Posts Tagged ‘bird art’

I enjoy processes and since I had additional images relating to my last post…I thought I would throw them in for fun.  I also harbor this very idealistic idea that everyone is born creative…it’s just that most people don’t view themselves in this way which I believe is at the heart of our environmental dysfunction and a great shame.  Somehow we have replaced creating with consuming. The following images hopefully show that you can create magic out of nothing.  There isn’t anything technical happening here.  If you can do Mr. Potato Head than you have the basic idea behind creating this bird.  The materials are not manipulated greatly.  I like nature to form the shapes I use. The only carving involved is in cutting slots into the body to hold the wings.  I did shave away one wing to make it thinner. I did poke holes in the head for the eyes.  I shortened the willow roots for the legs and the beak is held in place with a wooden peg just as the head attaches with its own little stick which also helps the head to swivel. Now I know this sounds a bit flip, but the hard part is seeing the possibility behind something that’s intrinsically worthless and imagining what else this could be?  Looking at the following series of images at home, I’m struck by the altar quality of the log I have spread out my materials on at my temporary outdoor studio.  I do feel that being an artist is a reverential activity.  I like to think my “art” is somehow in the service of life.  I believe you will recognize most of the components of this bird, but they include Styrofoam, wood bark, dried willow rootlets, the plastic nose cone of a small bottle rocket, plastic and foam “gaskets”, and charcoal for the eyes.  All materials were found on site at the river.  I found the little bowl that morning and it’s great to hold the little pieces I use.  I’m not a great photographer in the classic sense in that I don’t concern myself greatly with exposures and settings.  My camera is set on automatic.  I do, however, try to create an interesting image or composition that “says” something to me about that day and this place.  Give it a try…it’s fun to do!

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west section of the Falls, 11/09

Because the climate has been so spectacular of late, it’s been possible and desireable to hang out in the park to make and see what one can.  This is another bird post, but one that specializes in what’s possible here in the fall.  Some of these species are found no where else…and for good reason.  I start with a shot of the typical terrain one encounters at this time of year.  What is a bird without some context?  Naturally, the river predominates as the distinct landscape feature with mixed hardwoods flanking the shoreline.  I’ll start first with an American Coot.  Not a particularly rare bird, but one I always enjoy seeing at the river.  I came across this lone individual and snapped this quick image for luck.  The true rarities are ahead.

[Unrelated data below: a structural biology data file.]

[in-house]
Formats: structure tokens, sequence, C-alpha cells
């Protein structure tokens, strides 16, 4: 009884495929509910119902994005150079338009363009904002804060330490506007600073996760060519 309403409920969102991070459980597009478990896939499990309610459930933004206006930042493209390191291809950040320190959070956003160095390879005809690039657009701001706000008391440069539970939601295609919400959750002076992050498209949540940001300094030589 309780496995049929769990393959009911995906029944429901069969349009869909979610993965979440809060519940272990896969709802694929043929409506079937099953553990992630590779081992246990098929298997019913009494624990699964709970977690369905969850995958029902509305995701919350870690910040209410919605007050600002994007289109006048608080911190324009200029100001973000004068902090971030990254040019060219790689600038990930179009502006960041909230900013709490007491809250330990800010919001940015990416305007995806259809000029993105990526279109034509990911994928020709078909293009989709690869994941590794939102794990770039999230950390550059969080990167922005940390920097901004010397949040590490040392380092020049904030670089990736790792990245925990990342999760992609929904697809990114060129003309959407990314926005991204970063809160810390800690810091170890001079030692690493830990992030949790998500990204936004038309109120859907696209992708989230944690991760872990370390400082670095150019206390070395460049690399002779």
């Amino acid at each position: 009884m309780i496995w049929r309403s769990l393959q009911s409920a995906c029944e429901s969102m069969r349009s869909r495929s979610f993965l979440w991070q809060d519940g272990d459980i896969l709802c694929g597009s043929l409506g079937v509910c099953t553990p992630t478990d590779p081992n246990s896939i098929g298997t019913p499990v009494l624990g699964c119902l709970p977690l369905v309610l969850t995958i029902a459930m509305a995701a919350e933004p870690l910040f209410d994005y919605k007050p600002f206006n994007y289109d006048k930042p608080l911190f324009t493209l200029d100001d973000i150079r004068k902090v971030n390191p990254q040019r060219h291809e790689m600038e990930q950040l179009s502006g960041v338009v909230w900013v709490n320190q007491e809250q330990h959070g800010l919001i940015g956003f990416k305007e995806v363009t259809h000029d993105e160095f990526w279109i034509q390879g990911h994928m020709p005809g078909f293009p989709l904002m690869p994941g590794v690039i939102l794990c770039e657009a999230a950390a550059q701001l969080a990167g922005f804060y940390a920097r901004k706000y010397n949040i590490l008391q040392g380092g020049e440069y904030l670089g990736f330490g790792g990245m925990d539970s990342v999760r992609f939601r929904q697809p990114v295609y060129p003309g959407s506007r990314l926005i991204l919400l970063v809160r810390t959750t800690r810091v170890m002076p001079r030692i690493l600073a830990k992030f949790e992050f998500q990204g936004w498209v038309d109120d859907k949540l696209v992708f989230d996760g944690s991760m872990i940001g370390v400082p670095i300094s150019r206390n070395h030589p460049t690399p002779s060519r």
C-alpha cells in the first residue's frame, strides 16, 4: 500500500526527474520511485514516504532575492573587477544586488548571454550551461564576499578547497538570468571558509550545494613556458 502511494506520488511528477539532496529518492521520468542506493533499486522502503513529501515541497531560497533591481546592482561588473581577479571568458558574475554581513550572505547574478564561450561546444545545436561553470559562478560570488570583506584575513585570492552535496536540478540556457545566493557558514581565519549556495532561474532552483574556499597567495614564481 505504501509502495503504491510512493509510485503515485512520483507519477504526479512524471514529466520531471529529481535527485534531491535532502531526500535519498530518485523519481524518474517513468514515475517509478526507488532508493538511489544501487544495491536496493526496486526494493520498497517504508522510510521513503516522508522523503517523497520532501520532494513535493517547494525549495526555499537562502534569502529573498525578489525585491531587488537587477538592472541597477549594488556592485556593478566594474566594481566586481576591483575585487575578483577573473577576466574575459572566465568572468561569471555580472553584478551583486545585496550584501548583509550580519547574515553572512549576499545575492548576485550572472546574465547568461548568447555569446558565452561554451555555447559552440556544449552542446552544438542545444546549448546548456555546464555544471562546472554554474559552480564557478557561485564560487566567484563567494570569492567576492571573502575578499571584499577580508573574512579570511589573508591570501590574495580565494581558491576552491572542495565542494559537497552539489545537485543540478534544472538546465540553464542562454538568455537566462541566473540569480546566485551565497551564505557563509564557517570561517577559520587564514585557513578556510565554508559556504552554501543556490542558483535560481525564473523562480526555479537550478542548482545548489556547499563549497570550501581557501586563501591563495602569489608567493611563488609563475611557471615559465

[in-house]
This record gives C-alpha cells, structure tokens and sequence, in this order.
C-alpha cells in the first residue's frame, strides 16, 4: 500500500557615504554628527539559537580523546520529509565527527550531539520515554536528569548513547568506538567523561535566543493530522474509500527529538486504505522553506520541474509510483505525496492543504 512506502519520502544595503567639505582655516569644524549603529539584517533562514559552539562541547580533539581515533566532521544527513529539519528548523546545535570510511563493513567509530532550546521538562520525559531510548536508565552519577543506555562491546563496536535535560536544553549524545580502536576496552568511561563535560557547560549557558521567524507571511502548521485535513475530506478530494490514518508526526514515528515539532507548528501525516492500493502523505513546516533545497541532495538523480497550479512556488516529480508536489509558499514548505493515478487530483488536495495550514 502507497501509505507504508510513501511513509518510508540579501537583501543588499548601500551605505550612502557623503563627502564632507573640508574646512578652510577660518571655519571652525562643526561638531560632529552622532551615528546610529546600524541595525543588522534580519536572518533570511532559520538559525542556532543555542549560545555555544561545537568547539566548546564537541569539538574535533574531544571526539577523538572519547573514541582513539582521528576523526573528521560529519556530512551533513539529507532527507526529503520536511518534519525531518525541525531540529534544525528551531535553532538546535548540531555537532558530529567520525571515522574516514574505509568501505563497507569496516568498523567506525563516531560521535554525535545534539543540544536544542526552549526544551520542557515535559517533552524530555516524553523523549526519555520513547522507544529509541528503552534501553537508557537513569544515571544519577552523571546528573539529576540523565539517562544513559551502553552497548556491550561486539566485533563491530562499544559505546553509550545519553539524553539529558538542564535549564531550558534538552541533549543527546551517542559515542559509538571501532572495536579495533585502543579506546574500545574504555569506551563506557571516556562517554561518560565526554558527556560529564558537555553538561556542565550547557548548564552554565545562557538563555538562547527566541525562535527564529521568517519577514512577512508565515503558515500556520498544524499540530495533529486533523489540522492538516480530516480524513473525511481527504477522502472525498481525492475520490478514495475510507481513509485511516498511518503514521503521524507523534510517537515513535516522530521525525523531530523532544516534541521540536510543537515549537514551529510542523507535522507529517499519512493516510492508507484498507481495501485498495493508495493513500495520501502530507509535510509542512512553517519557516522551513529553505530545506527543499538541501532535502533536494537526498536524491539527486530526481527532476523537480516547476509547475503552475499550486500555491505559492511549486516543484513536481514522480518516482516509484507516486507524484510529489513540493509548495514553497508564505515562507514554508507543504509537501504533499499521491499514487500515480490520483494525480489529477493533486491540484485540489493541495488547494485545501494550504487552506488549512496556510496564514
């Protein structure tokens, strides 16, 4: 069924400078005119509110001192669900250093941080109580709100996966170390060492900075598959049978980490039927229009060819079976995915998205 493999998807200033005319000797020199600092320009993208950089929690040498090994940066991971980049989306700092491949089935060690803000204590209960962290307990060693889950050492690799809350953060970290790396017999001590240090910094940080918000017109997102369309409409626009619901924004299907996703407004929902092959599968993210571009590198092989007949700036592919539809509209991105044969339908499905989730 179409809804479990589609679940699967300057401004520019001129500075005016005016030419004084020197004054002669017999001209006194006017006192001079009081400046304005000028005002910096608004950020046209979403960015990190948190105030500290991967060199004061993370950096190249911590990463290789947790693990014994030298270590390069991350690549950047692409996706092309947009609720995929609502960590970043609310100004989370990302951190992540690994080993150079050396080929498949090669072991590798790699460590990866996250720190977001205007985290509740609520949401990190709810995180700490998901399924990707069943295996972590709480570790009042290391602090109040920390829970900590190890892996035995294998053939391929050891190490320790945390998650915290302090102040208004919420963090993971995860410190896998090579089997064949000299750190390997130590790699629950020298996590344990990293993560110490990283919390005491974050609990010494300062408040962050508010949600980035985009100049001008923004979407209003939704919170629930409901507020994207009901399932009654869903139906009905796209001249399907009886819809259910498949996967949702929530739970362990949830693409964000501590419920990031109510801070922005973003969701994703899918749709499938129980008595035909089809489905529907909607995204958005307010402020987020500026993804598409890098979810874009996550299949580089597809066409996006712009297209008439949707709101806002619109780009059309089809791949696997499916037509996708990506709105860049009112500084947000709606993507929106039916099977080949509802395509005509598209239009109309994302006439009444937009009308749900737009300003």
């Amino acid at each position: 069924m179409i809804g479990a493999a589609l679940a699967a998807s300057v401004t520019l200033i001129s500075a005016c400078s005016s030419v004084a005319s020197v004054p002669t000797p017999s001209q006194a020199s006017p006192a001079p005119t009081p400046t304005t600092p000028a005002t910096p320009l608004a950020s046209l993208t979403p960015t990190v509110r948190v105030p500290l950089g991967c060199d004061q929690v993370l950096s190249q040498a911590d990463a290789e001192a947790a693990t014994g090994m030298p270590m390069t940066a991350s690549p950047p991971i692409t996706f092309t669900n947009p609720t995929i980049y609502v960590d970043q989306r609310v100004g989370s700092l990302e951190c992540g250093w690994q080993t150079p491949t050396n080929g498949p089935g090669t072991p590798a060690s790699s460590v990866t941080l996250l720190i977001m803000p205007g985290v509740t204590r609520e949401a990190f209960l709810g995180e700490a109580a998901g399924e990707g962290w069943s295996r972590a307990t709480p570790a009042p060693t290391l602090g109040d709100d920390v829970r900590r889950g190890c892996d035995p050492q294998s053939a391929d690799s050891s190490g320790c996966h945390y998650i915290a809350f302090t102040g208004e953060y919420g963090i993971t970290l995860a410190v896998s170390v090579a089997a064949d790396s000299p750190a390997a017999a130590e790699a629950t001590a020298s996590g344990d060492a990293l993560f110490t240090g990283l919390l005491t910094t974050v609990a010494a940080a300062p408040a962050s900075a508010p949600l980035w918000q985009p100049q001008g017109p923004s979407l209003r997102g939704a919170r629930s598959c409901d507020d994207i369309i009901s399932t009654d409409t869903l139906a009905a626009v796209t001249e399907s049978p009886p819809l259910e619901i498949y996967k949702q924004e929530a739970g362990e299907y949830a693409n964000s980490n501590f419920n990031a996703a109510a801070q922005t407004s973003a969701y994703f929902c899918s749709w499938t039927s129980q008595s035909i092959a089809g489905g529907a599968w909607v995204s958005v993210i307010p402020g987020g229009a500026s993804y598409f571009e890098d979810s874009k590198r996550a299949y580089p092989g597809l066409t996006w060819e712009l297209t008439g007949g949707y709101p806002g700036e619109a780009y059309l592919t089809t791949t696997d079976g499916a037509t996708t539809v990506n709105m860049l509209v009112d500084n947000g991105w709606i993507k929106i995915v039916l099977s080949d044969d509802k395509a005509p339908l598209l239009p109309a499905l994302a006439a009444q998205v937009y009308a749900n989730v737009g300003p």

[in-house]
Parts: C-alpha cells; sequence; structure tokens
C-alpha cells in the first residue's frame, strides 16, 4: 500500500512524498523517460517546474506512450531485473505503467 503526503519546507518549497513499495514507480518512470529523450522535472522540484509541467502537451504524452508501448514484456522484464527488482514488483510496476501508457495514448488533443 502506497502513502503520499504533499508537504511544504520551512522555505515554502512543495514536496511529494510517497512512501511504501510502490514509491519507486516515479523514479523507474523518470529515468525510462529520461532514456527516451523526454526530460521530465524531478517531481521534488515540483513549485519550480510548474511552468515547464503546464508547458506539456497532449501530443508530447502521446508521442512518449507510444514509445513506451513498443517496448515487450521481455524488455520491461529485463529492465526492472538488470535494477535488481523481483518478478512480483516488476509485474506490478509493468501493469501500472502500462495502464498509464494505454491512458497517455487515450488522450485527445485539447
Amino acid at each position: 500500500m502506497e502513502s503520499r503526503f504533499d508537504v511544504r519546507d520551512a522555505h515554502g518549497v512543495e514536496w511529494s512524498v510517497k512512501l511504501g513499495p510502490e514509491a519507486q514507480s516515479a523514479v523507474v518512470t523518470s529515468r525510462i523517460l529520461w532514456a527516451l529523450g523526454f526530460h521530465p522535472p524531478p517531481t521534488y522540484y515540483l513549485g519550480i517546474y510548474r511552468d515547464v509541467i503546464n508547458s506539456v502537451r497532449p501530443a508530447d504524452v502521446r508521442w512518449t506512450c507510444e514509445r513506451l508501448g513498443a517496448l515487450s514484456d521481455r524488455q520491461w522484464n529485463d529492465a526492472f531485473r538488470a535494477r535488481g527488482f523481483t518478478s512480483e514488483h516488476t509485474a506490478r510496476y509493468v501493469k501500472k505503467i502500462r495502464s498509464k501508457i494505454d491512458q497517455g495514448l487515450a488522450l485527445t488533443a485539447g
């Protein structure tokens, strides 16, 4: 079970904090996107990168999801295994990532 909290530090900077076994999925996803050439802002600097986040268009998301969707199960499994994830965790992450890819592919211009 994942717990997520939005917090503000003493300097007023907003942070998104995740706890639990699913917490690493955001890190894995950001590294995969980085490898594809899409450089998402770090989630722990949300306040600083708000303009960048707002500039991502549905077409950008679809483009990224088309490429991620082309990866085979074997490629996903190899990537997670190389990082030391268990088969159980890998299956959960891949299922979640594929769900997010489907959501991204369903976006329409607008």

American Coot, 11/09

In the western section of the park a couple of late nesting birds can be found among the exposed roots of the great trees.  This is the home of the Styro-Grackle and the Fleur-de-lis Dovelette.  The next two images are of the grackle.  I stumbled upon a male with its great yellow bill displaying with the remains of a baby’s pacifier.  In this species, males vie for the attention of females by choosing objects they believe the females will like.  The Styro-Grackle is a large, and noisey bird, but wary to the extreme.

Styro-Grackle display, 11/09

Here’s a close-up image of its head, bill, and pacifier it found by the river.

Styro-Grackle head with pacifier, 11/09

Often found in association with the grackles are the gentle Fleur-de-Lis Dovelettes.  The female specimen I came across was sitting on a fresh nest.  No eggs were observed within it.  The dovelette is not particularly fussy about what materials it uses to construct its bowl-like nest.  This one was made from shredded plastic with hardly a trace of natural fibers interwoven into its structure.  First, a picture of the bird itself in its woody habitat.

Fleur-di-lis Dovelette, 11/09

The bird derives its common name from the unusual crest upon its head.  It is rumored that this was the inspiration for the symbol used by the City of Louisville on its flag, official letterhead, etc…  More than likely though, it’s just a coincidence.  Like many dove species, this one has tiny feet.  Here’s a good look at the unusual nest constructed in the fork of a tree root.

Plastic fiber nest, 11/09

And here is the bird and nest joined together.  I didn’t linger because I didn’t want to disturb the dovelette anymore than I had to.  If the conditions are right, she will lay three to four light green eggs.  The dovelette will have to stand guard against raccoons, but otherwise her young have a good chance of reaching maturity.  Wild prairie grass seeds make up much of its diet.

Fleur-di-lis Dovelette on nest, 11/09

Cane Run Creek, 11/09